Genome median and genome halving are combinatorial optimization problems that aim at reconstruction of ancestral genomes by minimizing the number of possible evolutionary events between the reconstructed genomes and the genomes of extant species. While these problems have been widely studied in past decades, their known algorithmic solutions are either not efficient or produce biologically inadequate results. These shortcomings have been recently addressed by restricting the problems solution space. We show that the restricted variants of genome median and halving problems are, in fact, closely related and have a neat topological interpretation in terms of embedded graphs and polygon gluings. Hence we establish a somewhat unexpected link between comparative genomics and topology, and further demonstrate its advantages for solving genome median and halving problems in some particular cases. As a by-product, we also determine the cardinality of the genome halving solution space.

Tuesday, October 18, 2016 - 11:05 , Location: Skiles 005 , Tandy Warnow , The University of Illinois at Urbana-Champaign , Organizer: Heather Smith
The estimation of phylogenetic trees from molecular sequences (e.g., DNA, RNA, or amino acid sequences) is a major step in many biological research studies, and is typically approached using heuristics for NP-hard optimization problems. In this talk, I will describe a new approach for computing large trees: constrained exact optimization. In a constrained exact optimization, we implicitly constrain the search space by providing a set X of allowed bipartitions on the species set, and then use dynamic programming to find a globally optimal solution within that constrained space. For many optimization problems, the dynamic programming algorithms can complete in polynomial time in the input size. Simulation studies show that constrained exact optimization also provides highly accurate estimates of the true species tree, and analyses of both biological and simulated datasets shows that constrained exact optimization provides improved solutions to the optimization criteria efficiently. We end with some discussion of future research in this topic. (Refreshments will be served before the talk at 10:30.)
Wednesday, July 6, 2016 - 11:00 , Location: Skiles 005 , Bradford Taylor , School of Biology, Georgia Tech , Organizer: Christine Heitsch

When a disease outbreak occurs, mathematical models are used to
estimate the potential severity of the epidemic. The average number of
secondary infections resulting from the initial infection or reproduction
number, R_0, quantifies this severity. R_0 is estimated from the models by
leveraging observed case data and understanding of disease epidemiology.
However, the leveraged data is not perfect. How confident should we be
about measurements of R_0 given noisy data? I begin my talk by introducing
techniques used to model epidemics. I show how to adapt standard models to
specific diseases by using the 2014-2015 Ebola outbreak in West Africa as
an example throughout the talk. Nest, I introduce the inverse problem:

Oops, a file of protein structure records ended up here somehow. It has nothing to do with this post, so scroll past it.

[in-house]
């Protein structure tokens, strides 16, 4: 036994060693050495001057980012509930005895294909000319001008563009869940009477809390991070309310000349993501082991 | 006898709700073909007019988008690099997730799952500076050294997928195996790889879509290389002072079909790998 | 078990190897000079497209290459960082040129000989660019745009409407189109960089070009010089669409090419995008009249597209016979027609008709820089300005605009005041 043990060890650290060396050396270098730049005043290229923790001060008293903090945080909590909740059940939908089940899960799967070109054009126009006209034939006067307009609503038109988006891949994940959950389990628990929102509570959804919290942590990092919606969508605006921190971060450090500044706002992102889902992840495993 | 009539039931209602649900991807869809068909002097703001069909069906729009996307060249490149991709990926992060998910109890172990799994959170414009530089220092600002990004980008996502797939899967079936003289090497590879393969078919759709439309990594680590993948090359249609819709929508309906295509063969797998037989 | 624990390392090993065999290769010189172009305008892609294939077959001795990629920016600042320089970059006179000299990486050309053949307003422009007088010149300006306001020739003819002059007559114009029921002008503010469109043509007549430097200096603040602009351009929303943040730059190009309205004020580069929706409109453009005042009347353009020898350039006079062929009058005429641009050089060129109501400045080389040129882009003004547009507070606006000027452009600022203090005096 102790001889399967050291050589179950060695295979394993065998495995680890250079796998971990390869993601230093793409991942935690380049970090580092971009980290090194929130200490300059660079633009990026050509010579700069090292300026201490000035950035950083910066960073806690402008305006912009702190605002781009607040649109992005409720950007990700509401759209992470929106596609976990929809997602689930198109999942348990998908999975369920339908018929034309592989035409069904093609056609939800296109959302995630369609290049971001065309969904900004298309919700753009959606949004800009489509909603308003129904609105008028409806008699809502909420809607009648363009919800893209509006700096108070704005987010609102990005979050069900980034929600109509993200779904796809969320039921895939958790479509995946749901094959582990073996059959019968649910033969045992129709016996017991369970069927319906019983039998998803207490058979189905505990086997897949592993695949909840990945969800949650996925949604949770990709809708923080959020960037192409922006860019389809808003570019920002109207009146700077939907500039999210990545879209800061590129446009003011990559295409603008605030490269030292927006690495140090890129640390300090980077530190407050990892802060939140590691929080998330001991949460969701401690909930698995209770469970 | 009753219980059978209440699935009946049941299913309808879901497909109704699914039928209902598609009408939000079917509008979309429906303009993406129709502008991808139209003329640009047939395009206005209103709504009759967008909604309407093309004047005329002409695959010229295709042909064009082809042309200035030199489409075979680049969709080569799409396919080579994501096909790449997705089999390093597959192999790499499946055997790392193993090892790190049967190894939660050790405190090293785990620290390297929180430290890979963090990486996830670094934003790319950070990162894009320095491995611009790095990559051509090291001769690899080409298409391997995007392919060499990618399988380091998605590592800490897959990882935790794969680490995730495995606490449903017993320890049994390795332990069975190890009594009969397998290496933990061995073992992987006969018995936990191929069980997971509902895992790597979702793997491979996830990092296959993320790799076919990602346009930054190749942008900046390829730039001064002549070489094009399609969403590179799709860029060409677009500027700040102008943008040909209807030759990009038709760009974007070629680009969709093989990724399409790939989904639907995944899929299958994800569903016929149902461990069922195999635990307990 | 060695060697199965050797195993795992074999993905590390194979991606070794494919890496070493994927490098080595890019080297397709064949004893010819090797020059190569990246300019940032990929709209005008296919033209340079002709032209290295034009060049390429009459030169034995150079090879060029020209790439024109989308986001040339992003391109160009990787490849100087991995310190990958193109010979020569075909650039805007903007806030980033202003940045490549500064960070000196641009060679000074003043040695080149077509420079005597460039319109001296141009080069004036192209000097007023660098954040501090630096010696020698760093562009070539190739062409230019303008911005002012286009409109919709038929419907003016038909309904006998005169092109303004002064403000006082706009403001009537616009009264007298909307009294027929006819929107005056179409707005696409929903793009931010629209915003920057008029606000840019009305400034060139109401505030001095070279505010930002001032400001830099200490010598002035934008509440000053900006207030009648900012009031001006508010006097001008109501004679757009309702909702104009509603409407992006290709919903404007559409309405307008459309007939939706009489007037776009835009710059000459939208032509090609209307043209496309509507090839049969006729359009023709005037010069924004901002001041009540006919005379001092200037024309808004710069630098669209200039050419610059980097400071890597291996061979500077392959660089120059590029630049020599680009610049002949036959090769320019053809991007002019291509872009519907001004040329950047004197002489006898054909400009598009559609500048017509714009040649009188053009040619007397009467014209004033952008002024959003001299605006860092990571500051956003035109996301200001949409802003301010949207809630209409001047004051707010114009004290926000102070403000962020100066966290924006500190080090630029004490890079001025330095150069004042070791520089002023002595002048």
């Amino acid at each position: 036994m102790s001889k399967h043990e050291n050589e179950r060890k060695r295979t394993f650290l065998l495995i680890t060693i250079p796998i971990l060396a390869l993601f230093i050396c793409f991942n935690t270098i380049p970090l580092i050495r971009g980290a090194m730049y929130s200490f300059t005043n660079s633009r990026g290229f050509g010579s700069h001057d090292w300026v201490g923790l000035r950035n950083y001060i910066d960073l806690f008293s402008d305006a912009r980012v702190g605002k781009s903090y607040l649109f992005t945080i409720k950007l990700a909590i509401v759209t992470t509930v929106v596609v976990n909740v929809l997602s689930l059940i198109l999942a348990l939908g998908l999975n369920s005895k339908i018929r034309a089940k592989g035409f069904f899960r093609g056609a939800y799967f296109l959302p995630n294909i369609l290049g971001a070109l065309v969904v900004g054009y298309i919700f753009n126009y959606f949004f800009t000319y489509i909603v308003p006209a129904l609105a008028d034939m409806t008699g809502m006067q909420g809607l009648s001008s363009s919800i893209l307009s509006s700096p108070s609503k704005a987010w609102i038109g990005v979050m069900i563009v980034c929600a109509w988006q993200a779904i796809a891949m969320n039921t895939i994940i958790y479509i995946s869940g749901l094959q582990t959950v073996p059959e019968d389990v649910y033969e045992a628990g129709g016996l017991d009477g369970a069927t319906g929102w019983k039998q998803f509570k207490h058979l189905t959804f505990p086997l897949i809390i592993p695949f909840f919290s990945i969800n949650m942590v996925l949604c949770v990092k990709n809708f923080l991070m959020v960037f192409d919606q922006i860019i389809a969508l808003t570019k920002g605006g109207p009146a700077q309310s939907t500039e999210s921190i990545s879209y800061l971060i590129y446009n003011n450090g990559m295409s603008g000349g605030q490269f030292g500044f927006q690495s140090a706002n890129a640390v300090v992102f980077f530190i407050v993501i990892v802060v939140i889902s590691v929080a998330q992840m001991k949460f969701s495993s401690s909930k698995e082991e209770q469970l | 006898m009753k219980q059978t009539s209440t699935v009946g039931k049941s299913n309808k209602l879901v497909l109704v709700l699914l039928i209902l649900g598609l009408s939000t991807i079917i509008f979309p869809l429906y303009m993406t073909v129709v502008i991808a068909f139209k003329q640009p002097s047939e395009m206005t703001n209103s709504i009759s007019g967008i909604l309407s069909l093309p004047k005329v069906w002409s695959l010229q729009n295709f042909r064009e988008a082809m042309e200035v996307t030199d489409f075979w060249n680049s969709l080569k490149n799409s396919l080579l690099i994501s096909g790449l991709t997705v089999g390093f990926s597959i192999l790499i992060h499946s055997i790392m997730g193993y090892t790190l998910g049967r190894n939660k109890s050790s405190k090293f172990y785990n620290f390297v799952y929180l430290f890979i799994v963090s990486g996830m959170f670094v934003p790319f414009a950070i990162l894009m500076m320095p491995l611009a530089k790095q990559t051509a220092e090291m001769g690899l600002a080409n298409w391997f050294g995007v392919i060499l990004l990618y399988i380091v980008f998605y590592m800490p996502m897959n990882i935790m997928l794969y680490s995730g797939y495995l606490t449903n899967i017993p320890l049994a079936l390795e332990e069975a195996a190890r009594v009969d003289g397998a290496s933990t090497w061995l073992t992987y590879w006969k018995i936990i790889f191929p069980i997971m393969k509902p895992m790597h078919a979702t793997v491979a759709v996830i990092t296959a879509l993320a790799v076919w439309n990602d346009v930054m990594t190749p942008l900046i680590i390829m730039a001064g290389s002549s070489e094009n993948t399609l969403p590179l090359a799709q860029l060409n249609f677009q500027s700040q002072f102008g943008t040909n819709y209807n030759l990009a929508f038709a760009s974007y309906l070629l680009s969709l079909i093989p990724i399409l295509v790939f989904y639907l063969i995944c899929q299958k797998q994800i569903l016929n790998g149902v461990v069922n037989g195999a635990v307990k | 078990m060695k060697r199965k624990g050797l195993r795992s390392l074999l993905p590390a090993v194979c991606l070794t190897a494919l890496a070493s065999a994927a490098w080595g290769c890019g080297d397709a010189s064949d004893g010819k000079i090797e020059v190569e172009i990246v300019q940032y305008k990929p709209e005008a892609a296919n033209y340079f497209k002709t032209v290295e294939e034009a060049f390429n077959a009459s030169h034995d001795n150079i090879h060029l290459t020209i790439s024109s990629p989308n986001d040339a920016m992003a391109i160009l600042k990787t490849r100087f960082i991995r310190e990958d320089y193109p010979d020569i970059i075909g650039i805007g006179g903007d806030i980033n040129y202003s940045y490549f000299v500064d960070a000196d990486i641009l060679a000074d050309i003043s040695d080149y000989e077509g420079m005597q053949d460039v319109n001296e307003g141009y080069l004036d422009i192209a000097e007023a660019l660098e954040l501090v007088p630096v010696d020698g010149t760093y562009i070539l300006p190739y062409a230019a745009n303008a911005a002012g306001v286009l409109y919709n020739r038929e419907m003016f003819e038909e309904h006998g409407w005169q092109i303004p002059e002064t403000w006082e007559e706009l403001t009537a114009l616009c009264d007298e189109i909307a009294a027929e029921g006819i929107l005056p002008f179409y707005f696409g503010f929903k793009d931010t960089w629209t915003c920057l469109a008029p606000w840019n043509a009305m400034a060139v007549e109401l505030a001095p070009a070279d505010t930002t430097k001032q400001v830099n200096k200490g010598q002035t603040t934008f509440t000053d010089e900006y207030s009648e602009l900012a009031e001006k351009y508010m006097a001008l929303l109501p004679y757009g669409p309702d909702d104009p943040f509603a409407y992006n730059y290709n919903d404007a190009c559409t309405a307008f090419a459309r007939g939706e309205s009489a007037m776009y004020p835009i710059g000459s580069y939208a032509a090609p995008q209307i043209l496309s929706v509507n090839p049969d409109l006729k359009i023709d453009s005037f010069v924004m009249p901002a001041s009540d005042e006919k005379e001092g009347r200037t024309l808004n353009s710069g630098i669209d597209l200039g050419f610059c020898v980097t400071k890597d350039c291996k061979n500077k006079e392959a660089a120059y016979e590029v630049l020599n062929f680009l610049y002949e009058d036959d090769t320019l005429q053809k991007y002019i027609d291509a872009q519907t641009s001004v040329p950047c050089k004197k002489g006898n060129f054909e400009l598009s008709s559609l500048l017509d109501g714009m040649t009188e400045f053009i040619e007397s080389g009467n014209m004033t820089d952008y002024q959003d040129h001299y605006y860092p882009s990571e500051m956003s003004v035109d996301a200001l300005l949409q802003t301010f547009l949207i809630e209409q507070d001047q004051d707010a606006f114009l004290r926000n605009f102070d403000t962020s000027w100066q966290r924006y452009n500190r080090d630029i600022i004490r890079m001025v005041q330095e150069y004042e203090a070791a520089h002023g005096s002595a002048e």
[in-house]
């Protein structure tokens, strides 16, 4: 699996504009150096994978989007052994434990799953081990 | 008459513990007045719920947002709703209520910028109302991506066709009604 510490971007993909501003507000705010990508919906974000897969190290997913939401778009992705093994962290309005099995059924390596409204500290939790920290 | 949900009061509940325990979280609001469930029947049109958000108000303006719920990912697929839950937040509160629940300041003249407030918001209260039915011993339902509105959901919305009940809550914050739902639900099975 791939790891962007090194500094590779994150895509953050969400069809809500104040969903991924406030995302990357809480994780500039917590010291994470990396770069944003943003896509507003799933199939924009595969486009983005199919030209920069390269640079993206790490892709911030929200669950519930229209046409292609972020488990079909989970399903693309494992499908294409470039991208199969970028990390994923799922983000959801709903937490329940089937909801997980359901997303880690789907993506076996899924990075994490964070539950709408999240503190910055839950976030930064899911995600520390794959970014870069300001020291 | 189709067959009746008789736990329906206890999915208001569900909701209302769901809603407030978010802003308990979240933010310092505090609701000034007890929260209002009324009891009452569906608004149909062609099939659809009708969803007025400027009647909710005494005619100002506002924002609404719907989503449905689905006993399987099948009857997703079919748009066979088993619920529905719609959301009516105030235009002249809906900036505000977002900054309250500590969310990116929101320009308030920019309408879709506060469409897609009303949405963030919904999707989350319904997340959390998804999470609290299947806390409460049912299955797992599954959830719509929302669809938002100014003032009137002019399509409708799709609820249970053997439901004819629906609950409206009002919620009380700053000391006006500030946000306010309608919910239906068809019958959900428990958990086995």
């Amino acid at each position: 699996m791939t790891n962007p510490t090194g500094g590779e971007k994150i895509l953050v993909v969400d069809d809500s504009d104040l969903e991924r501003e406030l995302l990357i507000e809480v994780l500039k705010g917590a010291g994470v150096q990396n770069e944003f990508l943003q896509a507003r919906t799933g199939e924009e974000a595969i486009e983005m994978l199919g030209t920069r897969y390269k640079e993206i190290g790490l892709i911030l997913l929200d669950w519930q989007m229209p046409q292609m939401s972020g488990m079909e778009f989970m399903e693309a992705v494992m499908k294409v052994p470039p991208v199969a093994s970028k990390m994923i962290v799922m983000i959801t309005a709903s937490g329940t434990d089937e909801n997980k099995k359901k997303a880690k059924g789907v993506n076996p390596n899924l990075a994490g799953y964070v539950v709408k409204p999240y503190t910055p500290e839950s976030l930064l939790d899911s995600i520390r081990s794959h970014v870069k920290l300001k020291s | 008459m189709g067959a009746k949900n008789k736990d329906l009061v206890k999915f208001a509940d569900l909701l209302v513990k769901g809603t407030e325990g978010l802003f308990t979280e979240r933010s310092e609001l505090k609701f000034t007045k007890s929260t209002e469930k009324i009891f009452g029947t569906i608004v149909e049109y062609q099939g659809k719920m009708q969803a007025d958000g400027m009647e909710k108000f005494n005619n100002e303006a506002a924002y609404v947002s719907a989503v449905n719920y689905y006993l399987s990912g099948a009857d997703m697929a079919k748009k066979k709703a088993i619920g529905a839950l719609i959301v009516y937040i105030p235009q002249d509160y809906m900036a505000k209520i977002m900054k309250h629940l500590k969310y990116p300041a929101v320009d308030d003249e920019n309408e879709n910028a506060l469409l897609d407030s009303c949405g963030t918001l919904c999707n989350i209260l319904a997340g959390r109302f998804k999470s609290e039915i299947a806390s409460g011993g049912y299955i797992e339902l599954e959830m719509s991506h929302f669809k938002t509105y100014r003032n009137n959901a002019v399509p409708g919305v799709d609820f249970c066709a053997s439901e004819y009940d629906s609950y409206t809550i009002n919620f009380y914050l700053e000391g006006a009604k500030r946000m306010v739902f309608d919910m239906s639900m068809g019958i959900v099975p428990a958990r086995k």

given real data tracking the infected population how does one estimate the
severity of the outbreak. Through a novel method I show how to account for
both inherent noise arising from discrete interactions between individuals
(demographic stochasticity) and from uncertainty in epidemiological
parameters. By applying this, I argue that the first estimates of R_0
during the Ebola outbreak were overconfident because demographic
stochasticity was ignored.
This talk will be accessible to undergraduates.

Wednesday, June 29, 2016 - 11:00 , Location: Skiles 005 , Elena Dimitrova , Clemson University , Organizer: Christine Heitsch
Progress in systems biology relies on the use of mathematical and statistical models for system level studies of biological processes. This talk will focus on discrete models of gene regulatory networks and the challenges they present, in particular data selection and model stability. Careful data selection is important for model identification since the process is sensitive to the amount and type of data used as input. We will discuss a criterion for deciding when a set of data points identifies an algebraic model with special
minimality properties. Stability is another important requirement for models of gene regulatory networks. Canalizing functions, a particular class of Boolean functions, show stable dynamic behavior and are thus suitable for expressing gene regulatory relationships. However, in practice, relaxing the canalizing requirement on some variables is appropriate. We will present the class of partially nested canalizing functions and some of their properties and applications.
Wednesday, June 22, 2016 - 11:00 , Location: Skiles 005 , Emily Rogers , Georgia Tech , Organizer: Christine Heitsch
Although DNA forensic evidence is widely considered objective and infallible, a great deal of subjectivity and bias can still exist in its
interpretation, especially concerning mixtures of DNA. The exact degree of variability across labs, however, is unknown, as DNA forensic examiners are primarily trained in-house, with protocols and quality control up to the discretion of each forensic laboratory. This talk uncovers the current state of forensic DNA mixture interpretation by analyzing the results of a groundbreaking DNA mixture interpretation study initiated by the Department of Defense's Defense Forensic Science Center (DFSC) in the summer of 2014. This talk will be accessible to undergraduates.
Thursday, June 16, 2016 - 11:00 , Location: Skiles 005 , Lenore Cowen , Tufts University , Organizer: Christine Heitsch
In protein-protein interaction (PPI) networks, or more general protein-protein association networks, functional similarity is often
inferred based on the some notion of proximity among proteins in a local neighborhood. In prior work, we have introduced diffusion state distance (DSD), a new metric based on a graph diffusion property, designed to capture more fine-grained notions of similarity from the neighborhood structure that we showed could improve the accuracy of network-based function-prediction algorithms. Boehnlein, Chin, Sinha and Liu have recently shown that a variant of the DSD metric has deep connections to Green's function, the normalized Laplacian, and the heat kernel of the graph.

Because DSD is based on random walks, changing the probabilities of the underlying random walk gives a natural way to incorporate experimental error and noise (allowing us to place confidence weights on edges), incorporate biological knowledge in terms of known biological pathways, or weight subnetwork importance based on tissue-specific expression levels, or known disease processes. Our framework provides a mathematically natural way to integrate heterogeneous network data sources for classical function prediction and disease gene prioritization problems.

This is joint work with Mengfei Cao, Hao Zhang, Jisoo Park, Noah Daniels, Mark Crovella and Ben Hescott.